There was uprooted pubic hair, dead skin, dried blood, not so dried blood, and a single louse that had gotten evicted by the scratching. Its tiny legs vainly attempted to gain purchase on thin air, but it seemed to be in pretty good shape for having survived a literal bloodbath.

“Howdy little feller,” Homeless Bob said to his newfound friend. “I think I’ll name you Buster, Buster Crab. Get ready for blastoff, Flash Gordon.” And with a flick of his finger, he sent Buster airborne. The trajectory carried the insect over several feet of concrete before landing on the head of the last passenger to board the bus. Buster held on for dear life and would soon settle into its new home where it would feed and lay eggs.

The bus pulled away and Homeless Bob was left standing there all alone. Though perhaps he was not as alone as he first imagined. Out of the corner of his eye, he spotted a bowel movement laying on the sidewalk. It was not terribly remarkable in itself, a single sausage-link deposit with a size and coloration consistent with having been produced by a human. It was an altogether typical sight in this part of the city except for one thing: It was not there just a moment ago.

Homeless Bob was certain about this. Life on the streets required a certain level of situational awareness just to survive so someone dropping a stool would not have escaped his notice. Besides, no one who got on the bus would have done such a thing. The only probable suspect was Homeless Bob himself and he was able to vouch for his whereabouts.

Yet the poo was right there plain as day. He could not deny its existence. It merely had no explainable origin, no past. Homeless Bob remembered this Sherlock Holmes quote:

“Once you eliminate the impossible, whatever remains, no matter how improbable, must be the truth.”

It stands to reason, Homeless Bob concluded, that something that exists in the present, but did not in the past, must have come from the future. This was not just a poo he was looking at. It was a future poo.

The question remaining was why. What possible reason could people have to send their poo into the past? When Homeless Bob was younger and not yet homeless, he used to hurl his feces at old people for sport, but he had a suspicion there was something more significant at stake here. There had to be something very wrong with this poo, something that required its total removal by any means necessary.

Homeless Bob crouched down and scraped a small amount of the poo onto his fingernail. He then waved the sample under his nose and sniffed. Not surprisingly, it smelled like poo. He poked at the sample with the tip of his tongue. It tasted like poo as well. The smell and the taste did seem a little off, but he couldn’t tell exactly how. To find the answer, he had to make use of his keenest sense, his sense of pain.

Homeless Bob, like most homeless people, did not have a dental plan. As a result, his upper-left canine had rotted and had half of it broken off, leaving the nerve exposed. When he pressed the turd dollop on his finger against that nerve, the effect was immediate. A white-hot arc of agony shot between his tooth and brain. It was the brilliance of that arc that shined a light on the truth about future poo and once illuminated, that truth became both irrefutable and obvious.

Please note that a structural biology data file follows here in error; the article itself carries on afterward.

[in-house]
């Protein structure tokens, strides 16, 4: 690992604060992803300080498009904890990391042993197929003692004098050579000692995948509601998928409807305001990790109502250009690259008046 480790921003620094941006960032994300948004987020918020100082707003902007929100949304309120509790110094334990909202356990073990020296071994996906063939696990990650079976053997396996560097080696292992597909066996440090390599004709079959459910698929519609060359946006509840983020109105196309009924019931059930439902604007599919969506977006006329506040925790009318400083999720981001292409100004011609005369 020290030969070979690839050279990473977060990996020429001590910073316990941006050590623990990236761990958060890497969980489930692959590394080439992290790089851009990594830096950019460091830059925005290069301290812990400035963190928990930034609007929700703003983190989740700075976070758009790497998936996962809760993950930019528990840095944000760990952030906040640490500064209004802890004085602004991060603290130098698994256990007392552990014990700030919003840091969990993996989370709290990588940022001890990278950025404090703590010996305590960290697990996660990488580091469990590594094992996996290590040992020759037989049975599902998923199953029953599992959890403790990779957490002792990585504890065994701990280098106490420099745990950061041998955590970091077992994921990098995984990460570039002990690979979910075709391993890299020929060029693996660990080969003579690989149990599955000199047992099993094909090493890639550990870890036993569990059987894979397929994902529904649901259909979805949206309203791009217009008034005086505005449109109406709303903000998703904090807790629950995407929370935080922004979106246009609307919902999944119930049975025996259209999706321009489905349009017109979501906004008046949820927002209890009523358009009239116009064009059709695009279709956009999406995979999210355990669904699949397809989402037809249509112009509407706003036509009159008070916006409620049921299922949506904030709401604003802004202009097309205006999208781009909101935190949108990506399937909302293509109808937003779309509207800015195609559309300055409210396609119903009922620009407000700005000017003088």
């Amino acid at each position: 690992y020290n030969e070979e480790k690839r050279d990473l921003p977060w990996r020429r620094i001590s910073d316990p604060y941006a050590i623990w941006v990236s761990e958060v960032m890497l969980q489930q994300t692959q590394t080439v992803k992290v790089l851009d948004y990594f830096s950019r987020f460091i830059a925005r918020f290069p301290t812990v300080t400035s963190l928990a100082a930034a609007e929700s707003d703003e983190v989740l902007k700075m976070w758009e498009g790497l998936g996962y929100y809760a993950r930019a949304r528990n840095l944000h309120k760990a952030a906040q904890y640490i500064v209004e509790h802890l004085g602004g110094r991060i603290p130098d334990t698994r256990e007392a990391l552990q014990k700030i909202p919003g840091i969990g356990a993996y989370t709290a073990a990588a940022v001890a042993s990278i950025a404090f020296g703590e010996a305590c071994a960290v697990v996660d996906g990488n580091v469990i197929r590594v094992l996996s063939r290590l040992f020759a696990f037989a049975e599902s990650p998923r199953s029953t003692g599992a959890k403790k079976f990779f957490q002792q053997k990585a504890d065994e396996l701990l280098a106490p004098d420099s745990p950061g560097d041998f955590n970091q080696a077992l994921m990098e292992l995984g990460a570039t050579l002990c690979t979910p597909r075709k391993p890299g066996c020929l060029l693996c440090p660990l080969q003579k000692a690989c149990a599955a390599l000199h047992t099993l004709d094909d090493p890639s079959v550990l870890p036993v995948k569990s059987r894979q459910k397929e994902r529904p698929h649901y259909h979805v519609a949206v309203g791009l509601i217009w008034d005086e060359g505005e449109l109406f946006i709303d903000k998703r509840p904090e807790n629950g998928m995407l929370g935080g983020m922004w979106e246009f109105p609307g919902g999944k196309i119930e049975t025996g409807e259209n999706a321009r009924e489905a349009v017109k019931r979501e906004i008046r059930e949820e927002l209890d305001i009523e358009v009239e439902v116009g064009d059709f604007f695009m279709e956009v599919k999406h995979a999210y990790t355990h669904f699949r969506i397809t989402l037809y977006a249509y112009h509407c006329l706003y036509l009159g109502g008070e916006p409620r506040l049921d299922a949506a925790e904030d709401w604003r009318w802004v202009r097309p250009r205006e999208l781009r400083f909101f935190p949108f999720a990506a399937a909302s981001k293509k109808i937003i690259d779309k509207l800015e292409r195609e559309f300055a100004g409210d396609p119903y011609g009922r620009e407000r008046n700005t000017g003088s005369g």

“It has no nutrients!” Homeless Bob cried.

What made shit worth a shit, he figured, was its being a natural fertilizer. We eat and make poo. That poo goes into the ground where it helps grow the food that we eat. And round and round it goes.

Until it doesn’t. Human beings are a greedy bunch who are always finding new ways to skim off the top. In time, we would no doubt find a way to extend that to the very food we ate. That had to be what happened here. After multiple laps around the track, poo would eventually be robbed of what made it good fertilizer and it would become as useless as unrecyclable plastic. Landfills would brim beyond capacity with the stuff and humankind might well be faced with its own extinction if no one had invented the time machine along the way.

The past would become their new landfill, but it too would fill up after a while. Homeless Bob decided then that he was not going to wait around until the city streets became nostril deep in future poo. He had to do something, but what? How do you stop a crime when the perpetrators haven’t even been born yet? Well, maybe some of them have. Seeing a woman pushing a baby carriage, he picked the poo up off the ground and made his move.

The woman stopped in her tracks and her eyes widened when she saw the shabby man approach her with excrement in his outstretched hand. Homeless Bob saw this and realized that despite his good intentions, he sometimes had an unnerving effect on people.

“Cool your tits, lady. You’re too old for what I’m after. It’s your baby I’m interested in,” he said, hoping these words would calm her.

Homeless Bob saw the baby as an ambassador to the future and a possible connection between the present and the posterior of posterity that will one day birth this future poo. He knew it was a long shot. The dawning of the future-poo era might be centuries away. However, it was a chance he had to take.